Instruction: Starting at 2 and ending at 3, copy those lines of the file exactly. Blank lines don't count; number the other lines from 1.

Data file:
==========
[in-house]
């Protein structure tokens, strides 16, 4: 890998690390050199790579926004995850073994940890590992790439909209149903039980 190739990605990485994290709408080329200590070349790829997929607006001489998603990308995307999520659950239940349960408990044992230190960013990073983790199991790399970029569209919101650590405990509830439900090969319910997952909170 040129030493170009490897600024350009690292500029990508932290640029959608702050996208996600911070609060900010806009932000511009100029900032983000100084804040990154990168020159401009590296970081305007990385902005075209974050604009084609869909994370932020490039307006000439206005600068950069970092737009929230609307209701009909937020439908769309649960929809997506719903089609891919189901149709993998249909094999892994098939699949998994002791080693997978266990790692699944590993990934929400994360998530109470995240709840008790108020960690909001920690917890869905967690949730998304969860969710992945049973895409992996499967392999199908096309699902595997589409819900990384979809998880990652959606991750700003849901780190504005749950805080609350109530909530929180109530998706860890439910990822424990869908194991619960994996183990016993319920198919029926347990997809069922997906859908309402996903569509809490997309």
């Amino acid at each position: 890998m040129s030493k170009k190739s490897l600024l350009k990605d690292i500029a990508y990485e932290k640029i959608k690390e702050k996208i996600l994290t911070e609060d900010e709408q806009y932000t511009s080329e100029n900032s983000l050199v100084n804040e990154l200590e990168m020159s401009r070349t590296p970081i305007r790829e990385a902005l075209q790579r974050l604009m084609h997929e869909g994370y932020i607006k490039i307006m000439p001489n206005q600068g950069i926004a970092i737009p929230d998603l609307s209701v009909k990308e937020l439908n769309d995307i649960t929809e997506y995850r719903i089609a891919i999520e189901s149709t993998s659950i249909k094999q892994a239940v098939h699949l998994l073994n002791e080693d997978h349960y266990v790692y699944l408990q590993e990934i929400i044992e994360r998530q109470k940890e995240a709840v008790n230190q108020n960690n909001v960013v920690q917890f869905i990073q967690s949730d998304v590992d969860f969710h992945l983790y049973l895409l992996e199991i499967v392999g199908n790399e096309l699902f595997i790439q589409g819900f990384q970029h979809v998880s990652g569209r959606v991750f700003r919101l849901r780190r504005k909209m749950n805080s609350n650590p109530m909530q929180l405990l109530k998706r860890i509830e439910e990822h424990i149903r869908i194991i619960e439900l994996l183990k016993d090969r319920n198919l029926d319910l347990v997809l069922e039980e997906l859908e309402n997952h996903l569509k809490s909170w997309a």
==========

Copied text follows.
């Protein structure tokens, strides 16, 4: 890998690390050199790579926004995850073994940890590992790439909209149903039980 190739990605990485994290709408080329200590070349790829997929607006001489998603990308995307999520659950239940349960408990044992230190960013990073983790199991790399970029569209919101650590405990509830439900090969319910997952909170 040129030493170009490897600024350009690292500029990508932290640029959608702050996208996600911070609060900010806009932000511009100029900032983000100084804040990154990168020159401009590296970081305007990385902005075209974050604009084609869909994370932020490039307006000439206005600068950069970092737009929230609307209701009909937020439908769309649960929809997506719903089609891919189901149709993998249909094999892994098939699949998994002791080693997978266990790692699944590993990934929400994360998530109470995240709840008790108020960690909001920690917890869905967690949730998304969860969710992945049973895409992996499967392999199908096309699902595997589409819900990384979809998880990652959606991750700003849901780190504005749950805080609350109530909530929180109530998706860890439910990822424990869908194991619960994996183990016993319920198919029926347990997809069922997906859908309402996903569509809490997309």
């Amino acid at each position: 890998m040129s030493k170009k190739s490897l600024l350009k990605d690292i500029a990508y990485e932290k640029i959608k690390e702050k996208i996600l994290t911070e609060d900010e709408q806009y932000t511009s080329e100029n900032s983000l050199v100084n804040e990154l200590e990168m020159s401009r070349t590296p970081i305007r790829e990385a902005l075209q790579r974050l604009m084609h997929e869909g994370y932020i607006k490039i307006m000439p001489n206005q600068g950069i926004a970092i737009p929230d998603l609307s209701v009909k990308e937020l439908n769309d995307i649960t929809e997506y995850r719903i089609a891919i999520e189901s149709t993998s659950i249909k094999q892994a239940v098939h699949l998994l073994n002791e080693d997978h349960y266990v790692y699944l408990q590993e990934i929400i044992e994360r998530q109470k940890e995240a709840v008790n230190q108020n960690n909001v960013v920690q917890f869905i990073q967690s949730d998304v590992d969860f969710h992945l983790y049973l895409l992996e199991i499967v392999g199908n790399e096309l699902f595997i790439q589409g819900f990384q970029h979809v998880s990652g569209r959606v991750f700003r919101l849901r780190r504005k909209m749950n805080s609350n650590p109530m909530q929180l405990l109530k998706r860890i509830e439910e990822h424990i149903r869908i194991i619960e439900l994996l183990k016993d090969r319920n198919l029926d319910l347990v997809l069922e039980e997906l859908e309402n997952h996903l569509k809490s909170w997309a």